A Company Man
A Company Man
Director: Lim Sang-yoon
Korean corporations are legendary. If you give them total loyalty, you get
loyalty in return. Over time you will move up the corporate ladder and reap
the benefits. Hyeong-do is considered an asset to his company; following
orders efficiently without complaint and the Chairman has great expectations
for him. Upon a promotion he is taken out for a celebratory lunch by his
male and female co-workers all tidy in their well-tailored suits. There is
one small difference though between this company and other Korean companies
- though to what degree may only be dependent on their product - and that
is that every one of them is a professional killer - from the receptionist
to the head. They take contracts and carry them out with beautiful team work.
Their cover is that they make metal - shoot it is more the case - and they
have as corporate an office as Samsung. Now how much director Lim Sang-yoon
is making a political or satirical point about the Korean work ethic I don't
know - but he makes a pretty solid action film in any case. There is a lot
of action that is well-choreographed.
Hyeong-do though seems to be reaching a tipping point and begins to think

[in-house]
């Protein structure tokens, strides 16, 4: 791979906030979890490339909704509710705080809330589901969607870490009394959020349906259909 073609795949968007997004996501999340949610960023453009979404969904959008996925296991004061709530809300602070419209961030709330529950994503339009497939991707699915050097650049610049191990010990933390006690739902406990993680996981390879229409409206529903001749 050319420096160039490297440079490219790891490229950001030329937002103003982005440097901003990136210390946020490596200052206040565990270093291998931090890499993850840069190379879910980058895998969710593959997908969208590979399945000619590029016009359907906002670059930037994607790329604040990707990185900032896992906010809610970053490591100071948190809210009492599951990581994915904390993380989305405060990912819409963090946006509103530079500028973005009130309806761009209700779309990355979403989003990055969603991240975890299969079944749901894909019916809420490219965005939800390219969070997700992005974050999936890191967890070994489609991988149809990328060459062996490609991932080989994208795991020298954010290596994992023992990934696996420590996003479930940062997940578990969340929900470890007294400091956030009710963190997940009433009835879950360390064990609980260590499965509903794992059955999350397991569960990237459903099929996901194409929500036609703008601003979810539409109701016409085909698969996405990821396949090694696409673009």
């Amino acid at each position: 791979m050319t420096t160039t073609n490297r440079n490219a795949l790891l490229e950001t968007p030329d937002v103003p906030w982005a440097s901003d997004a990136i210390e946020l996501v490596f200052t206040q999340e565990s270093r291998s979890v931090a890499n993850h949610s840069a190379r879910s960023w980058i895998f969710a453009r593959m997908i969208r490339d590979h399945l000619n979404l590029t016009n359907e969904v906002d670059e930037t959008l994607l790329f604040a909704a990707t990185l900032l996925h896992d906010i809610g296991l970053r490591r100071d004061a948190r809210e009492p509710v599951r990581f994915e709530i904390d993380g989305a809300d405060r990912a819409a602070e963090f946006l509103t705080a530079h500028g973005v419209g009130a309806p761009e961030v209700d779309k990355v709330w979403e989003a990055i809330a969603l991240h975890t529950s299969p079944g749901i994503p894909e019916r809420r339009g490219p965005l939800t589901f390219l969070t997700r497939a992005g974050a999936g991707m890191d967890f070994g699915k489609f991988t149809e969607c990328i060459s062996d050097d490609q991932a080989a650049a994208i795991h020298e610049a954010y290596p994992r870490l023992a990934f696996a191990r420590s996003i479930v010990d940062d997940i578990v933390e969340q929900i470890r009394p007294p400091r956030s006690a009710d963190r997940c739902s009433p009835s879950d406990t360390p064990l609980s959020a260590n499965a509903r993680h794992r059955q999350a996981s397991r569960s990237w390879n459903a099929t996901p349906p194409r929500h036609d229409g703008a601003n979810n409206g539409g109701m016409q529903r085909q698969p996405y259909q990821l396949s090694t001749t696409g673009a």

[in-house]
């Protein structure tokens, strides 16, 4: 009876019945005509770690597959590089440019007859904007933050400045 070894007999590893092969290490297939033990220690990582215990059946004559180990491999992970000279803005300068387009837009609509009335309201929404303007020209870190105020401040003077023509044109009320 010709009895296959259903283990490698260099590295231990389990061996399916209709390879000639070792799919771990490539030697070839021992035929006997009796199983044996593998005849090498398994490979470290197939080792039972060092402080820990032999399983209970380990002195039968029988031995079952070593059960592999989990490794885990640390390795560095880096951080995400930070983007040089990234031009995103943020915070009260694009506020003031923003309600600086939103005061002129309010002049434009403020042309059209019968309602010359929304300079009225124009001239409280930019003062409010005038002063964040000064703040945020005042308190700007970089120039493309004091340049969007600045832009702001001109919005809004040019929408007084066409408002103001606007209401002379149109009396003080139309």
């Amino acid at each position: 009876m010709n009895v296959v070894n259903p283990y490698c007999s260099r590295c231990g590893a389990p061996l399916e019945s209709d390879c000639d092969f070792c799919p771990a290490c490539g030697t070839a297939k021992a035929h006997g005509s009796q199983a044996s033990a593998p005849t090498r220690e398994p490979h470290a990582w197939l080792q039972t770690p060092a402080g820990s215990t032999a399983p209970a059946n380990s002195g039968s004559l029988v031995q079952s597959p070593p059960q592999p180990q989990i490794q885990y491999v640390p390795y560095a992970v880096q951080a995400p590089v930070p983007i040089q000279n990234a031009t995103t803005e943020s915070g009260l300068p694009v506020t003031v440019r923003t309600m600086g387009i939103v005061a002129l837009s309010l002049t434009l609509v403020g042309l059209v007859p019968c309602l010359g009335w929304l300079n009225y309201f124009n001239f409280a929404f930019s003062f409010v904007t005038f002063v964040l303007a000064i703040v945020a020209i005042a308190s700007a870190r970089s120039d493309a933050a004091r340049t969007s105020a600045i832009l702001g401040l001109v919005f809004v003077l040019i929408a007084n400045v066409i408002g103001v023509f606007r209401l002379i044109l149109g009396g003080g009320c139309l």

about retiring. He manages one hit in which after it is done he is suppose
to kill the hired help who is a youngster new to the business but with hopes.
But he can't bring himself to do that and instead puts him into hiding and
goes to take money from the boy to his mother (Lee Mi-yeon) who was once
a popular singer years before. Now Hyeong-do commits another sin in the Assassin
Handbook - he begins to fall in love with her and sees himself opening a
café on the beach with her. You know where this is heading. The final
confrontation that again may be satire but is played straight is pretty amazing.
Talk about workplace mass severance.
My main problem with the film is the actor who plays Hyeong-do (So Ji-seob,
winner of the New York Asian Film Festival's Rising Star Award). He looks
like a graduate of a Boy Band on qualudes. He shows zero emotion throughout
the film and says less than a lovestruck teen. This is of course pretty common
in hitman films - morose and good looking - a winning combination. I expect
this was at the behest of the director but as a viewer it is difficult investing
much sympathy or interest in a character who seems to be bored all the time.
But he is fine in the action scenes of which there are many.